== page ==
Investments As Mobile & Flexible As You

Carissa Martos
Copy Fox Pros
Published in
5 min readAug 16, 2018


You’re sitting in rush-hour traffic, crawling along at 5mph, when a rider on a motorcycle weaves between you and the car next to you and maneuvers up past the crush of gridlock. When it happens, chances are you think something like, “I want that.”

By Eric Schmuttenmaer — originally posted to Flickr as 2007 California Vacation_234, CC BY-SA 2.0, here

You gain freedom as a freelancer or contract worker that you don’t have as a company employee, much in that same way that a biker gains some freedoms denied to drivers. You ditch the baggage of the 40 hour work week, the bulk of the cubicle or time sheet, and the pressure to work with people you absolutely cannot stand. You’ve got a little more wiggle room, and that can be exhilarating.

You also lose some of the protections and benefits that traditional employment provides, much in the same way that motorcycles aren’t equipped with airbags, seat-belts, or tons of steel and aluminum. You end up paying both the employer and employee sides of your taxes, and your health insurance is your responsibility unless you are covered by a family member. You also lose any pension or company-matched retirement plan, so figuring out what you’re going to do when you hit your golden years becomes your responsibility*.

There are some options out there, like a self-employment 401(k) or an IRA, that mimic the plans that employers offer. These plans are only partially effective for retirement planning with employer matching, though, so there’s an argument to be made that this would be akin to adding a spare car tire to your motorcycle. It isn’t made for you, it doesn’t really make you safer, and it limits your mobility. While there are all kinds of articles full of advice that reminds you to budget, save, and invest long term, there isn’t a lot of information floating around regarding investment plans that aren’t based on the 9–5 model.

From the Acorns site

Then Acorns came along**. The microsavings/microinvesting company started out with a simple online platform that lets you invest the change from purchases you make (so, if you spend $55.73, it will deduct that $0.28 and invest it for you), as simple and relatively painless way to start saving for something long-term. Student accounts are free, and you pay $1 a month if you have less than a million invested, which is FAR cheaper than paying a broker. You can adjust how much risk you’re willing to take, and how aggressive you would like your portfolio to be.

Setting up the app is simple. It hooks to your bank account and as many of your credit cards as you’d like, and you can set up recurring deposits (if you’d like to invest more) or you can decide to choose which individual purchases qualify (if you’re on a real shoestring). They also have a new retirement option that allows you to use the app to create the IRA, without having to fuss with brokers.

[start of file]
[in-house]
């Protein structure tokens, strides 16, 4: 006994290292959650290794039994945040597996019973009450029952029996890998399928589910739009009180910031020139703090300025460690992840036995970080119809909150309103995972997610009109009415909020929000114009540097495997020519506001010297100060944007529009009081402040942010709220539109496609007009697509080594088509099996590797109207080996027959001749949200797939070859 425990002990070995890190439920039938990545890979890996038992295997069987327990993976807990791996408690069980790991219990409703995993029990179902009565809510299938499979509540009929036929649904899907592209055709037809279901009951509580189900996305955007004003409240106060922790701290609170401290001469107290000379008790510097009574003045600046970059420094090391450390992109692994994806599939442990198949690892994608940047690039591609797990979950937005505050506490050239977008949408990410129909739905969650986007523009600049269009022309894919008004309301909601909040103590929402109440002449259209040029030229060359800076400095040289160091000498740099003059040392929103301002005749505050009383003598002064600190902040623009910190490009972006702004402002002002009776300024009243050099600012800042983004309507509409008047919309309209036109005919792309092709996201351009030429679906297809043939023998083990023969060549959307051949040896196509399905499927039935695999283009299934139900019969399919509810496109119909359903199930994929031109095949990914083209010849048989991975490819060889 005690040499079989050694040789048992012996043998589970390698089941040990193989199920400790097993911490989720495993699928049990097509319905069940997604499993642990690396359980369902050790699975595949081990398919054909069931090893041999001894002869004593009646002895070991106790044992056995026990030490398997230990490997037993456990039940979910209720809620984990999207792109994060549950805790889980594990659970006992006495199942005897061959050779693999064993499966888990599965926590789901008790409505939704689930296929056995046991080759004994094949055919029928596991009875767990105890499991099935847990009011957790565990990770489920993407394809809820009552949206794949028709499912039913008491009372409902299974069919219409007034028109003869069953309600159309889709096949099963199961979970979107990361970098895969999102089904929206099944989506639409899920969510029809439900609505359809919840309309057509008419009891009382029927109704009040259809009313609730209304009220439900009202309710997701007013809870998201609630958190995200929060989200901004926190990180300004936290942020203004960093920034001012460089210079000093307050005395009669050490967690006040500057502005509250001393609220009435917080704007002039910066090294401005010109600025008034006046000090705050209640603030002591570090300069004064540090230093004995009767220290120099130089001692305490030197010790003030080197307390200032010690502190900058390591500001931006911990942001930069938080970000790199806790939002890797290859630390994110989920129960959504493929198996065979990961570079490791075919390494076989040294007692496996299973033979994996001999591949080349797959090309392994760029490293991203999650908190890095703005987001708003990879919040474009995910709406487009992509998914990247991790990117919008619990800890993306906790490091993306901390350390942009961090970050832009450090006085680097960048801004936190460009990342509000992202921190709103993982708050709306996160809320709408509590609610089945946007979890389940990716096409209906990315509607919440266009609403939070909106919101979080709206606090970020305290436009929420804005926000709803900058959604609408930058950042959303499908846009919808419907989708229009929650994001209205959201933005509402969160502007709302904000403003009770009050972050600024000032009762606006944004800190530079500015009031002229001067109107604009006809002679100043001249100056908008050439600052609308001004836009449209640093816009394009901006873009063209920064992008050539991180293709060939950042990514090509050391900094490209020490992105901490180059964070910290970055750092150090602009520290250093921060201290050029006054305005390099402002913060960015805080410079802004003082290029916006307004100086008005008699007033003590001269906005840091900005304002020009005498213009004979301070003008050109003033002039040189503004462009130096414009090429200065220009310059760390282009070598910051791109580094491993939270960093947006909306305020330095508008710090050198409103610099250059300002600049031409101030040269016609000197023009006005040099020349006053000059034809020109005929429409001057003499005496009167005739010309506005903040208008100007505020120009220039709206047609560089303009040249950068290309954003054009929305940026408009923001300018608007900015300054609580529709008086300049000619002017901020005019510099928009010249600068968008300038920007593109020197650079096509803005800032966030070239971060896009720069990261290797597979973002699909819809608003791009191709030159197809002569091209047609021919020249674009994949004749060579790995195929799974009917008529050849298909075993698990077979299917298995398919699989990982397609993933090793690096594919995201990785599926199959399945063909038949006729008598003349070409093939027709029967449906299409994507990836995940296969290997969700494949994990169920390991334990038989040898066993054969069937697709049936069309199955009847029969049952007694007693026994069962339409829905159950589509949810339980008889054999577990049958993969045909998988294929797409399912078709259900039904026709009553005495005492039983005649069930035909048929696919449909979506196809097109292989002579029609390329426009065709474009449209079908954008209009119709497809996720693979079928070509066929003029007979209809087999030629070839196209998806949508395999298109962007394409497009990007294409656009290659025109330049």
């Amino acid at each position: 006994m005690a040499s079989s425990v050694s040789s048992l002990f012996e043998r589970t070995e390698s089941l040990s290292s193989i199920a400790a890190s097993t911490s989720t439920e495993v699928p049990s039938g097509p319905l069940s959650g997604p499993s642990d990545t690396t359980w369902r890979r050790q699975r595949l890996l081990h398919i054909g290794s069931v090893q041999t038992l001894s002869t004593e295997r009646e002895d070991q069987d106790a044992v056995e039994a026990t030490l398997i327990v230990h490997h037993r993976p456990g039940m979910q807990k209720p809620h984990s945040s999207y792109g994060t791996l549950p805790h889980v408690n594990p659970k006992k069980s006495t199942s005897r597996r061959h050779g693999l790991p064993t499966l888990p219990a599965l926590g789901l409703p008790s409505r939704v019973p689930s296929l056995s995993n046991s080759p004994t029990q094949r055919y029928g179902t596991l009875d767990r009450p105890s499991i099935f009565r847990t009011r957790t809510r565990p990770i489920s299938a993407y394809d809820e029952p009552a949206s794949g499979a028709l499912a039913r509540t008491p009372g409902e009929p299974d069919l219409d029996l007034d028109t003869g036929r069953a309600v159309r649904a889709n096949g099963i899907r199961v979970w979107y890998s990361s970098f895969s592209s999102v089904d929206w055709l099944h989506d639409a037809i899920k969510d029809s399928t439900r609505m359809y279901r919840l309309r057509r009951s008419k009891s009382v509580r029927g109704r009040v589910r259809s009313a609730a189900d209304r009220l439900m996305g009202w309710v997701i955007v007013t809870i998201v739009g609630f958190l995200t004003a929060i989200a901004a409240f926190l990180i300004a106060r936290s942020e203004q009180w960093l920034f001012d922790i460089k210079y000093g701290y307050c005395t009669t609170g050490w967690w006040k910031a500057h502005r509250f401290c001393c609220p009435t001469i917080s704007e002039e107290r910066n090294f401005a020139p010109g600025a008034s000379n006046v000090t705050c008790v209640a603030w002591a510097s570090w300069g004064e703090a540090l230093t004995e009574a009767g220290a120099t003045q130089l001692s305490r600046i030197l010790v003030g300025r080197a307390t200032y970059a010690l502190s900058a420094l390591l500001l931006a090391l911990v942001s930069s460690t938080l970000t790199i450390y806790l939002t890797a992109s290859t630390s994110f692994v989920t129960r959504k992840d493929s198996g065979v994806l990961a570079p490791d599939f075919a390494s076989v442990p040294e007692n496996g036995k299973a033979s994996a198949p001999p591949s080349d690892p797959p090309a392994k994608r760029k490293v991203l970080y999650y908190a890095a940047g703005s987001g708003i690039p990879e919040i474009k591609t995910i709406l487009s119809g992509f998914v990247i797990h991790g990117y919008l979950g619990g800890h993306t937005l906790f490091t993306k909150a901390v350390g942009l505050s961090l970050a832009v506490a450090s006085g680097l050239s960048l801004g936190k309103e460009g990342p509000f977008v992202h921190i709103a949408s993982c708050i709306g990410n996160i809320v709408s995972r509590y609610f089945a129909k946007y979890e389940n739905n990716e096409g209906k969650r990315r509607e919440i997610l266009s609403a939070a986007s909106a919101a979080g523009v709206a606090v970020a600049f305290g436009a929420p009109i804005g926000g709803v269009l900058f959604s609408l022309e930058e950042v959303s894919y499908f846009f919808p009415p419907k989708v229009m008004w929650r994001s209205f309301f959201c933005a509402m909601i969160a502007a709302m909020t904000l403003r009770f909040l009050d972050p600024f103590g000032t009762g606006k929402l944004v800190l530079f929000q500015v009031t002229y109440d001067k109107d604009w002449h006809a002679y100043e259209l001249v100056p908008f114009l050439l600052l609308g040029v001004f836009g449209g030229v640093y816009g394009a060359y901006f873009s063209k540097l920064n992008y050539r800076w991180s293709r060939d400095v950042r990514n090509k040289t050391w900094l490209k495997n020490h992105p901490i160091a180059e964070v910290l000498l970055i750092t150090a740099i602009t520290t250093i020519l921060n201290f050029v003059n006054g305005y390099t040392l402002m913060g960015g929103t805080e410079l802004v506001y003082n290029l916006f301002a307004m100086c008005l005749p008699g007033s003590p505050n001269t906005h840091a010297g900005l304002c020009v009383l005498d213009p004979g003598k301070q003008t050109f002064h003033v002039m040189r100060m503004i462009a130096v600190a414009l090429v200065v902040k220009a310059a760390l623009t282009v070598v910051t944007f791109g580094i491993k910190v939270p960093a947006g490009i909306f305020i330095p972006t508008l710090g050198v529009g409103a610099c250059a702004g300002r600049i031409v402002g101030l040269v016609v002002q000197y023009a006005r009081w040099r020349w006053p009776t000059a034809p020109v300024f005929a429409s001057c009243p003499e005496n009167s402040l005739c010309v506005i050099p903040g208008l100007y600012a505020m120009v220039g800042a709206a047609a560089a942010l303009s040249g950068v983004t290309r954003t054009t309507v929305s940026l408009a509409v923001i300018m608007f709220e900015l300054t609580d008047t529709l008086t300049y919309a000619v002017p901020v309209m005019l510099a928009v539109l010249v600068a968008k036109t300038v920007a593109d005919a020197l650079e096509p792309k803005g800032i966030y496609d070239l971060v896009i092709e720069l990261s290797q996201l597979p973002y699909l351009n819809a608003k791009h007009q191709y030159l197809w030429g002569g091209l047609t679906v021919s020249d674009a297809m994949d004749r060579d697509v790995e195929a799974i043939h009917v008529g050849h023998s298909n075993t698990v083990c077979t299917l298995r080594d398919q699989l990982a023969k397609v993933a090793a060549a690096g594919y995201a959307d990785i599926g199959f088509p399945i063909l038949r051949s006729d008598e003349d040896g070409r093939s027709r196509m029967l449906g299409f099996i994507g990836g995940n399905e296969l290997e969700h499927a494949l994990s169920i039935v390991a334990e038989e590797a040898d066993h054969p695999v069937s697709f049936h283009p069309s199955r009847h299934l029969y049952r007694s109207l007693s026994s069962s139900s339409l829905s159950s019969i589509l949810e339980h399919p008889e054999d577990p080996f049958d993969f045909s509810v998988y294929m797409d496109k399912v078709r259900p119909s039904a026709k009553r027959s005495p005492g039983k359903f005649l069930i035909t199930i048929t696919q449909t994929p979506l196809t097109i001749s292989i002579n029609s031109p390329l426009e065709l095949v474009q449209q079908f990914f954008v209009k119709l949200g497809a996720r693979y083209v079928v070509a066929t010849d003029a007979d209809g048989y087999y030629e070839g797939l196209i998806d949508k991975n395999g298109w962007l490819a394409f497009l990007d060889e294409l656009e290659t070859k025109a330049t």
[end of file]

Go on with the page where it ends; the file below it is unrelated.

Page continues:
Other companies like Stash and Robinhood offer similar services, but as I’m not a customer, I can’t speak to all the specifics of their programs. I do know Stash doesn’t charge a monthly fee for accounts worth less than $5,000, and Robinhood lets you invest cryptocurrency, which makes it unique in that regard. Some are geared more toward knowledgeable investors, while others take on a more “all-inclusive” role. Which one you choose will depend on your comfort level, how much you are planning to invest, and the time you have to give to the process. Do your research.

These kind of apps are at the frontier of making saving and investing simpler and more accessible for those of us who are constantly filling up a gas tank and grabbing a drink before heading off to another gig. Especially without the safety net of an employer-backed retirement plan, they are worth looking into for those of us trying to build up a nest egg without getting caught in the daily commuter slog. Think of them as spine-protectors, riding boots, or an armored jacket: safety gear built specifically for a smaller, faster, more adaptable way of getting around.

*It needs to be noted that I am not a tax professional, and you should talk to your tax person as well as your financial advisor before making any big changes to your life or monetary plans.

**I am not being paid or reimbursed for writing about a product, but am sharing, from individual experience, what products have worked for me

Carissa Martos is a teacher, author, ASL interpreter, and activist in Portland. Born in Los Angeles, she graduated from UC Berkeley before completing her MS in Education in Oregon. Married for 15 years, she’s raising a teen and a tween. She’s worked in everything from retail and health care to customer service, and her writing can be found at



Carissa Martos
Copy Fox Pros

Teacher, mother, author, activist, wife, interpreter & disabled feminist. Her writing can be found at